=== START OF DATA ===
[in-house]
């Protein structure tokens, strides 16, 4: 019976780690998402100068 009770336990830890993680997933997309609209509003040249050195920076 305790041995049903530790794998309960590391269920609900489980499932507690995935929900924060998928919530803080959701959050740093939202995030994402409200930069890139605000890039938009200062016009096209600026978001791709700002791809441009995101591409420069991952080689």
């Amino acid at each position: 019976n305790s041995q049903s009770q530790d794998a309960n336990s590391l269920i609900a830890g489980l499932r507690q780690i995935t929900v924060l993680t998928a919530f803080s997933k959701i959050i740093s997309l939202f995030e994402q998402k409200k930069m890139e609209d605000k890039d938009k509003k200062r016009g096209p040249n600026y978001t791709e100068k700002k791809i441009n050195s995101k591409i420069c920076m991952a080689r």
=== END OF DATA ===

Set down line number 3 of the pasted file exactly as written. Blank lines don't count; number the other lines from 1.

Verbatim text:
């Amino acid at each position: 019976n305790s041995q049903s009770q530790d794998a309960n336990s590391l269920i609900a830890g489980l499932r507690q780690i995935t929900v924060l993680t998928a919530f803080s997933k959701i959050i740093s997309l939202f995030e994402q998402k409200k930069m890139e609209d605000k890039d938009k509003k200062r016009g096209p040249n600026y978001t791709e100068k700002k791809i441009n050195s995101k591409i420069c920076m991952a080689r």